Since when did remembering what you need to do become so complicated? A number of to-do list and task list management apps are packed with features to keep them updated. If you don’t need complicated things, TaskPaper may be the perfect choice for you.
What is TaskPaper?
Although called TaskPaper, this tool is not really related to paper. Instead, TaskPaper is an application that allows you to manage your tasks in an easy-to-use format, stored in plain text.
TaskPaper is an adjustable system the way you want. If you just want to remember a few options, TaskPaper may help. If you have a large, complex project that needs planning, TaskPaper can also help you do that. Flexibility is an important part of TaskPaper.
If you want to keep everything in one big document, you can do that too. You can also choose to use different files for personal, business and anything else.
Although TaskPaper is very simple, it still has a wide range of themes available. If you like a bit of visual flair, TaskPaper’s Dark Mode is a handy addition.
The case of plain text
One of the main advantages of storing tasks in plain text format is the ease of data movement. The synchronization processing is not complicated at all. Just select the file and upload it to a cloud service like Dropbox or Nextcloud and the data will be available wherever you want.
Thanks to its simplicity, plain text is also very powerful. Using the standard Unix tools found on Mac, Linux and Windows Subsystem for Linux, you can manipulate your to-do list in countless ways.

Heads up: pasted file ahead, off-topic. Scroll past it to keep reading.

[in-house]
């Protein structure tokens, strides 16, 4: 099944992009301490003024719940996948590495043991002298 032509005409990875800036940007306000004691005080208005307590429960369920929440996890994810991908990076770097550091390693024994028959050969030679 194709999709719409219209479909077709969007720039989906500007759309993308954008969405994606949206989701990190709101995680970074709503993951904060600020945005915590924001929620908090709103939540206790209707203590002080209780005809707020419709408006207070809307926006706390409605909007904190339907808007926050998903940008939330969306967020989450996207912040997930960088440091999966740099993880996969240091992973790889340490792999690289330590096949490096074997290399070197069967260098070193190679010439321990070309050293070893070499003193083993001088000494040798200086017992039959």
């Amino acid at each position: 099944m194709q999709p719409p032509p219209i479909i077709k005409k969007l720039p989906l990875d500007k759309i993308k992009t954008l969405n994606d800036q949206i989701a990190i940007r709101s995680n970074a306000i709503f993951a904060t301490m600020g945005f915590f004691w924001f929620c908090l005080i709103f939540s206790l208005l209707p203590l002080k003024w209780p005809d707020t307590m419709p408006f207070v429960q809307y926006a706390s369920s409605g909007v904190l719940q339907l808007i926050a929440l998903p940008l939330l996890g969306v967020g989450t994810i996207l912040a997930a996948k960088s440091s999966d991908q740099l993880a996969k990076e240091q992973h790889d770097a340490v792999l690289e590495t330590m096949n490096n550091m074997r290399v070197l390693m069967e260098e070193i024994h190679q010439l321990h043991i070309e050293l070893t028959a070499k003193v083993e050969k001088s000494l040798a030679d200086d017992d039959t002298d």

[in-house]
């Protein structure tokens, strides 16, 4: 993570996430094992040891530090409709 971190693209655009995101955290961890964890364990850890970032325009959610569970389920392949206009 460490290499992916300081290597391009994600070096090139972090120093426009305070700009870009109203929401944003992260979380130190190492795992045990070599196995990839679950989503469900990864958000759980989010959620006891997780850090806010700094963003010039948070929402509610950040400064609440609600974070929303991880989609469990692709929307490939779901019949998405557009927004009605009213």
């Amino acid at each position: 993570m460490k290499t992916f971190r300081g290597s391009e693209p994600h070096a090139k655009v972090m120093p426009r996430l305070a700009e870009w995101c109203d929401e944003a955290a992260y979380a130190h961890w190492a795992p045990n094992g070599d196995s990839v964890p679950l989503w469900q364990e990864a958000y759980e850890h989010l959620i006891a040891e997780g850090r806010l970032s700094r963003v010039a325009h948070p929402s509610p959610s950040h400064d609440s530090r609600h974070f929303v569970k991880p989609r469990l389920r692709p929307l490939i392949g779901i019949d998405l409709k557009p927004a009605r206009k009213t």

Unlike the synchronized backends of complex task management applications, you don’t have to worry about the TaskPaper stopping and losing data. The developer may stop the application, the synchronization service you use may stop working, but you still have the files that contain your task. In addition, the TaskPaper application is not the only tool you can use text files in the format of TaskPaper.
Get started with TaskPaper
Using TaskPaper is as easy as editing a text file, but that doesn’t mean that’s all it has. Easy task entries are part of the appeal of TaskPaper. However, besides that, TaskPaper will still work like many task applications, showing you the content and time to perform the task.
The main hierarchy of documents in TaskPaper appears as projects. To create a project, simply end a line with a colon. To create a task, start a line with a hyphen. Any line of text that does not begin with a hyphen or ends with a colon is considered a note.
Another way to organize tasks is to put them as tags. Do not use hashtags but instead use symbols @. You can tag anything you want, like @today for the tasks you want to solve today or @high for high priority tasks.
TaskPaper also supports due dates. You only need to use a date tag in parentheses. For example, @due (1970-01-01) will set a task on Thursday, January 1, 1970. This time is a past date, so it only works as an example.
You can also use relative dates, like @due (tomorrow) and TaskPaper will find everything for you.
Use TaskPaper on other systems
The basic TaskPaper application is for Mac only, but what if you want to use it on other systems? The TaskPaper file format is so simple that applications exist on nearly every operating system that works with it. For example, TaskMator brings the format of TaskPaper to iPhone.
In addition, there are TaskPaper plugins for most popular text editors. You can even add TaskPaper support to the venerable Vim editor.
TaskPaper is not for everyone, but it offers a combination of simplicity and special functionality that some users will love. If you are interested in this topic, you can refer to the article: The best plain text note application for all platforms for more details.